In Senegal, Spain has 15 Civil Guard agents, from the maritime service, with two vessels, a liaison officer and three Policia Nacional agents; who have been working with others in Morocco to exchange information, improving police collaboration and cooperative surveillance.

In Mauritania, an investigation team has been in situ since 2008, made up of 6 Spanish agents and 6 Mauritanians, who investigate illicit human trafficking, while in Niger there is also an investigation team carrying out similar work.

More money for cooperation

The central government budget for 2021 includes a 19% increase, of €500 million, for the Foreign Ministry to improve cooperation, bringing the total to €3.1 billion.  The Minister for Foreign Affairs, European Union and Cooperation, Arancha González Laya, soon plans to travel to Senegal to further address issues surrounding migration.

Transfer of Facilities

The Ministry of Migration have been granted the transfer of various Defence Ministry facilities to enable the accommodating of migrants who have arrived on the coasts of the Canary Islands archipelago.

The Ministry of Defence has definitively ceded management of El Matorral, on Fuerteventura, to the Ministries of the Interior and Migration; on Tenerife, together Las Canteras barracks and the Las Raíces barracks will also be opened temporarily for the installation of tents, offering much greater capacity.

On Gran Canaria, in addition to the Barranco Seco facility, the Las Palmas de Gran Canaria City Council has granted the León school “imminently” once works that were being carried have been completed.

All in order for the Port of Arguineguín to be able to return to its regular uses, although no date and time have yet been set, Darias made clear that it will be “as soon as possible”.

Legal advice

Darias clarified that coherent legal advice for migrants is a priority for the Government of Spain, and emphasised that people who are deemed to be in a vulnerable situation will continue to be referred to the Peninsula, while those who are not will continue to be repatriated as expediently as possible. She referred to the fact that this week the first repatriations have been carried out and made clear there will likely be many more to follow. Darias also explained that the migration crisis phenomenon is a “moral and humanitarian challenge” of real scope that must be overcome using both “national and European” policy in the face of shocking images of shipwrecks and repeated loss of life.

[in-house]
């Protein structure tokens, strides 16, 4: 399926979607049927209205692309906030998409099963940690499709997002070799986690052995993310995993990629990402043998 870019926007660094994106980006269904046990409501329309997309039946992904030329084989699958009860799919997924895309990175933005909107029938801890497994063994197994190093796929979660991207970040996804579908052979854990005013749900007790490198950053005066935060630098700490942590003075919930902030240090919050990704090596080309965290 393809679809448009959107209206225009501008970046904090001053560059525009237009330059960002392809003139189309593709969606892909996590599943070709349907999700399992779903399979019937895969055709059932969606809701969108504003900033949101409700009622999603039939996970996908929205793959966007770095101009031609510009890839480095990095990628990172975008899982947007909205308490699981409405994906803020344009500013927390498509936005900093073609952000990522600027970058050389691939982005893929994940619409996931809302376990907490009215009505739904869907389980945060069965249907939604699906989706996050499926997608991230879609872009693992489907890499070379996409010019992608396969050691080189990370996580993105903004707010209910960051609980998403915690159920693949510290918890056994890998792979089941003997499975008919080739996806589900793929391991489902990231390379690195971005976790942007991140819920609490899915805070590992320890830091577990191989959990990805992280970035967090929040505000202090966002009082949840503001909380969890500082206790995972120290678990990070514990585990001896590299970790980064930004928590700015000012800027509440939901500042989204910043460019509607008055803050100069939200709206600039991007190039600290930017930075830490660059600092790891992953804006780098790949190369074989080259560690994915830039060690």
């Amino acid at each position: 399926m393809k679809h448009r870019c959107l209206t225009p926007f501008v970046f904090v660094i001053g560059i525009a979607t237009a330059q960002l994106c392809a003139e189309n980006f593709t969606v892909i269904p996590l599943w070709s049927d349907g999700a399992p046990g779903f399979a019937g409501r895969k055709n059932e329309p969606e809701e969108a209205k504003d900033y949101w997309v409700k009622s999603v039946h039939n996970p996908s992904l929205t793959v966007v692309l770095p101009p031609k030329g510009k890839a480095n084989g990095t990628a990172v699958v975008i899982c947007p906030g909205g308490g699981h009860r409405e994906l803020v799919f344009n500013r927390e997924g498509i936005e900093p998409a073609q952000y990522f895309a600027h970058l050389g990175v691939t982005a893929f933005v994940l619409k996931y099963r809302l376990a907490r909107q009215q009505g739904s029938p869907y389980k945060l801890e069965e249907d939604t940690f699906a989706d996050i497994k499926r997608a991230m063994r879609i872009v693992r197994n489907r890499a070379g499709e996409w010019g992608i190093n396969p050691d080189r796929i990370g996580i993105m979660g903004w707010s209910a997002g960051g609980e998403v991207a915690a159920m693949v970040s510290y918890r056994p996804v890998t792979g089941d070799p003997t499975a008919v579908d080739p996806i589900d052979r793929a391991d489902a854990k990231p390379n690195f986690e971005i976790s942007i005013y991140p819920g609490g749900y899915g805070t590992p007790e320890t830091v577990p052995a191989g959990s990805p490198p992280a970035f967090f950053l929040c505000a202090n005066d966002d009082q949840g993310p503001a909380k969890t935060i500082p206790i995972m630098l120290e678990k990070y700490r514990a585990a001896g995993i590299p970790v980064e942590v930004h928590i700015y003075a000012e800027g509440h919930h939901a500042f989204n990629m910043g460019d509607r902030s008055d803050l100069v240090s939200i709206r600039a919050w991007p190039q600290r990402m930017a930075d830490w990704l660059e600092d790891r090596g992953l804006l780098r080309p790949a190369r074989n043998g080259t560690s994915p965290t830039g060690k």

The Canary Islands cannot become “a wall”

The president of the Canary Islands, Ángel Víctor Torres, thanked the Minister for answering “so many questions” with up to 1,000 people known to have lost their lives already this year on the Atlantic route, while 16,064 migrants have reached the Archipelago so far, including 1,665 minors, although he expressed concern that the Canary Islands cannot simply become “a wall” to migration or “a prison”, because the islands are fully a part of Europe. Torres was encouraged that both Marlaska and González Laya are travelling to Morocco and Senegal, respectively, as well by the minister’s assurances that surveillance measures to capture, prosecute and convict people trafficking gangs will be increased.

He said it is necessary to activate repatriation mechanisms in accordance with the existing agreements signed, always respecting human rights, at the same time, he asked that the granting of visas be simplified; as well as urging that humanitarian corridors be established making clear that any migration that reaches the Canary Islands “reaches Europe.”

Ángel Víctor Torres sent a clear message to public officials and society as a whole that the migration crisis phenomenon must be separated from party politics. He declared that xenophobia, racism, false information, fake news and fanaticism must be fought against and prosecuted saying “No one can remain impassive in the face of racism.” He alluded to “the mother who lost her baby in a shipwreck in the Mediterranean,” last week “which must stir [our] consciences. Scenes like that reach [into] the guts of those of us who are children and parents”.